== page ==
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Home / US / Noah Tomlin's mother was arrested days after the disappearance of the 2-year-old

Noah Tomlin's mother was arrested days after the disappearance of the 2-year-old

Julia Tomlin is in custody, but has not been charged, Terry Sult, Hampton Police Chief, said at a Friday press conference. He added that Noah was probably dead, and they would continue to search for him.

"We will never give up hope," he said.

Tomlin had originally said that her son had been last seen when, according to Sult, he was put to bed at her home in Hampton at one o'clock in the morning on Monday. She reported that he was missing at 11:36 that day.

Noah went to bed in the early morning of Monday wearing a white and green striped pajama shirt and a diaper. It was the last time he was seen.

  A 2-year-old in Virginia disappeared from his bed.

About 10 hours later, his mother reported him missing.

First, the police stated that no explanation for his disappearance was ruled out, including the possibility that he would go away.

The parents worked with the police, CNN subsidiary WTKR reported. Sult said Wednesday that the mother "copes as well as one would expect under the circumstances".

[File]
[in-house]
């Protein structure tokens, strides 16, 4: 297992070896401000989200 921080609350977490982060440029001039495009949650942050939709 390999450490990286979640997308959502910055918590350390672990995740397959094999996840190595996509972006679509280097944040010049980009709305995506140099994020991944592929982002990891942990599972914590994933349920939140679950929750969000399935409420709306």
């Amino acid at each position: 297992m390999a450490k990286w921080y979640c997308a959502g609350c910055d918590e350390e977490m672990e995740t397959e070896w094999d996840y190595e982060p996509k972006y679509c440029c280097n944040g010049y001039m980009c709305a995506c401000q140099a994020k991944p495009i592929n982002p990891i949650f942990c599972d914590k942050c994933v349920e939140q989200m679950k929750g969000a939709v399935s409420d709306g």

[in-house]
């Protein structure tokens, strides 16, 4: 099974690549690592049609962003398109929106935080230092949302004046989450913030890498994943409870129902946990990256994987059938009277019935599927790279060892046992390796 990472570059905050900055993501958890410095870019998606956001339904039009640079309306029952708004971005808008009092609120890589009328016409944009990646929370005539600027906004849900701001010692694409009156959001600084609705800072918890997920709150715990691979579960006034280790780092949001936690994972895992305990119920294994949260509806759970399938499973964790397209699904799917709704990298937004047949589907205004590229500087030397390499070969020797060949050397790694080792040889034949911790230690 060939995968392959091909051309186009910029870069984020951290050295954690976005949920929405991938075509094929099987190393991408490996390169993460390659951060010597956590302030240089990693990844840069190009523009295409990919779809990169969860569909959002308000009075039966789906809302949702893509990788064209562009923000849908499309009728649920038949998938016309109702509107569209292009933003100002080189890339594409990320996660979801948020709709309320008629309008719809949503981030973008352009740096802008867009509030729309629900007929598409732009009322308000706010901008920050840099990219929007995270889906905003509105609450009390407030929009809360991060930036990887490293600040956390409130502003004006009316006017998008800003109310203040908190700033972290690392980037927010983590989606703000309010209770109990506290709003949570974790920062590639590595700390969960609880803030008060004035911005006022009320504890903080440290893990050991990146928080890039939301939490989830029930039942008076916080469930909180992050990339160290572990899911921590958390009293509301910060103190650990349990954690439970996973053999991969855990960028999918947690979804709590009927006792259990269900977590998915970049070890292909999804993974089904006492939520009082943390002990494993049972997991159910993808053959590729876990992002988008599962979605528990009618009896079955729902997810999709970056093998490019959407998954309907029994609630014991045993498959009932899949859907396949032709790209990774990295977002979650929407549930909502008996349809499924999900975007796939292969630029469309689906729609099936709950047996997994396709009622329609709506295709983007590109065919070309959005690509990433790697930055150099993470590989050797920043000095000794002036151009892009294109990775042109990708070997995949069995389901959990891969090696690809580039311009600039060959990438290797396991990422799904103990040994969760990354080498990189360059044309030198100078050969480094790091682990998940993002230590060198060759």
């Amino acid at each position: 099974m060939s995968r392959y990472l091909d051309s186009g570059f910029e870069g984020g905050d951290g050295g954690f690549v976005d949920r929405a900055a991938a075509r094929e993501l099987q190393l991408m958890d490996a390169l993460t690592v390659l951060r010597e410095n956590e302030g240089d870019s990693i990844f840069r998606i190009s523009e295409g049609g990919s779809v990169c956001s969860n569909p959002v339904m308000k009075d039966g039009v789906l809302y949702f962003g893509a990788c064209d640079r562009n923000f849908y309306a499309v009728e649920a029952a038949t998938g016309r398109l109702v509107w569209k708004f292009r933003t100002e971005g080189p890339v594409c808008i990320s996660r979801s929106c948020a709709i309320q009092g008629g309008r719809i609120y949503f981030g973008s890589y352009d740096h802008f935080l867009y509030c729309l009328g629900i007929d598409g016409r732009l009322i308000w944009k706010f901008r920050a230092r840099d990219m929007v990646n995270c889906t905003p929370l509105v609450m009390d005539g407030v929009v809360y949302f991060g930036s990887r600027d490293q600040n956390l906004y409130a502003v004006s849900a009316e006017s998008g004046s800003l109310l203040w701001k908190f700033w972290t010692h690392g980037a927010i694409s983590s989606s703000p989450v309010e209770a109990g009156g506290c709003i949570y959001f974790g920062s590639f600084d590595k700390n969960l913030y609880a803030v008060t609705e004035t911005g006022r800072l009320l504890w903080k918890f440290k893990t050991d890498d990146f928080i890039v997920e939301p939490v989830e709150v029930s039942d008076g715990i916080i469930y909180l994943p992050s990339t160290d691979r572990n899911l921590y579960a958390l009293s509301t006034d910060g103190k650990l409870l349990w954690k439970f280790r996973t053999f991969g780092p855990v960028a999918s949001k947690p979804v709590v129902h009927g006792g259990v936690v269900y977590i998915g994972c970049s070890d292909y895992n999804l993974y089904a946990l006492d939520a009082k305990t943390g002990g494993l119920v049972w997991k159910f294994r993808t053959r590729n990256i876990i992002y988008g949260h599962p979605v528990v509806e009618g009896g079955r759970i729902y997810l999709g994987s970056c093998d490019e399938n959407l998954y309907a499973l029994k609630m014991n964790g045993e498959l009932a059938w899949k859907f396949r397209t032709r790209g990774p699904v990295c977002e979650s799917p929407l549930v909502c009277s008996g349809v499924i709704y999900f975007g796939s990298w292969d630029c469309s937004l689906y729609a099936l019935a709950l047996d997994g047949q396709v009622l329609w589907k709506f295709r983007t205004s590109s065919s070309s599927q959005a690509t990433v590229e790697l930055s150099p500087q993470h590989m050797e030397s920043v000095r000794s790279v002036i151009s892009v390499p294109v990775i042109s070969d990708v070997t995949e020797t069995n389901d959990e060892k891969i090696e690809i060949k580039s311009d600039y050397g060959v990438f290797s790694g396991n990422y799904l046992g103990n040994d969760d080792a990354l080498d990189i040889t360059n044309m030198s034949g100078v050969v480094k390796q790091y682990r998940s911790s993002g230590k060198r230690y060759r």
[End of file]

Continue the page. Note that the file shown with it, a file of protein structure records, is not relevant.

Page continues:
But now the police claim that the child's mother was involved.

"There are so many people affected by it," Sult said Friday. "There are so many people in the church who would be willing to take care of a child to make sure that does not happen."

A Desperate Search

The Hampton Police has conducted several searches and has brought in the Virginia Department of Emergency Management Search Team, the State Police and the FBI to help with the investigation.

The search took place on land, water and in the air and was carried out on foot and with drones and sonar, Sult said.

"We looked at land and water, we checked dumpsters, we checked neighborhoods, houses, under buildings, in sheds, we actually covered the area several times with different teams, so we kept getting the same places with different ones Eyes. "

To bring the little boy home, he said.

"Ultimately, the police and the first responders are affected," Sult told reporters Friday. "It's the emotion in her face, all the filth, the filth, the fatigue of searching landfills and all the other things, the examinations that last 24 hours a day, the tiredness that it can trigger."

"But nobody wants to drop it," Sult added. "They want to find Noah."

CNN's Konstantin Toropin contributed to this report.

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